It is one thing to make a series of claims and another to back those claims up. The writer to the Hebrews went on to illustrate in a number of different ways just why it was that the new order in Christ was superior to what had preceded his coming:
Christ’s appointment to office was established in a more auspicious manner:
A levite became a priest simply as a consequence of the tribe into which he was born. When he reached the age of 30 he would serve as a priest until the age of 50 (assuming he lived that long). He would then be replaced by the next generation of priests.
How different is Jesus’ priesthood!
Jesus’ priesthood had nothing to do with such matters of heredity – instead he was specifically chosen and confirmed by God’s oath. This was simply not the case for the levite.
The specific terms of the oath not only established Jesus as a priest, it also established him irreversibly in his priestly ministry – his would be a continuing ministry that would know no end. All those serving as levitical priests would one day die a fact that underlined the need for a regular supply of new men who could replace them for a while. But Jesus with the power of an endless, indestructible life can, and does, minister on and on.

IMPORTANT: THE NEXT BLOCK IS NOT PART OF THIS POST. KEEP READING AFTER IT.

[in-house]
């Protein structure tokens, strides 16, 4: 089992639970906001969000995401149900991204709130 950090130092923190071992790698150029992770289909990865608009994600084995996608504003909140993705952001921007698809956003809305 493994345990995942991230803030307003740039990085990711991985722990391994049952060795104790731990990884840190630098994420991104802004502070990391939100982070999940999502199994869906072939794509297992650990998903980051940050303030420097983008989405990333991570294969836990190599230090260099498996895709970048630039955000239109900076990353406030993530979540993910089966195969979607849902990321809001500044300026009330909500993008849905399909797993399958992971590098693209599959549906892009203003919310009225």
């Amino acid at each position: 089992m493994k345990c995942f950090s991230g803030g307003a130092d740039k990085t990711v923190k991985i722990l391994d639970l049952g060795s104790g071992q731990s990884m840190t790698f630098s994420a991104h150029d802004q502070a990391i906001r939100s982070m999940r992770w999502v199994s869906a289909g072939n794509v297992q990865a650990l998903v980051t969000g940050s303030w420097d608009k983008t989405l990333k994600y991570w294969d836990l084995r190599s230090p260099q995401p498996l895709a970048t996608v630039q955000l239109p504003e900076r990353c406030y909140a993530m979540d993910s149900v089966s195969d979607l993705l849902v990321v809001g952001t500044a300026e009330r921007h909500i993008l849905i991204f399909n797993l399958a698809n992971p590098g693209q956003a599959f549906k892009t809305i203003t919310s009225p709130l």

The importance of this oath concerning the never-
But it is not just the manner of Christ’s appointment to his priestly ministry that sets him apart from all the priests who preceded him – the exercise of his ministry is greater because his identity and character is greater too!
He, being always alive, is always available to help those who would come to God through him
He, being the God-
He, being himself perfect, is able to represent us in heaven itself for that is where he is! Unlike the levitical priest who could only serve in what was really just a picture of heaven (the temple) Jesus serves in the very presence of God and his presence there guarantees our own acceptance there because he represents us there.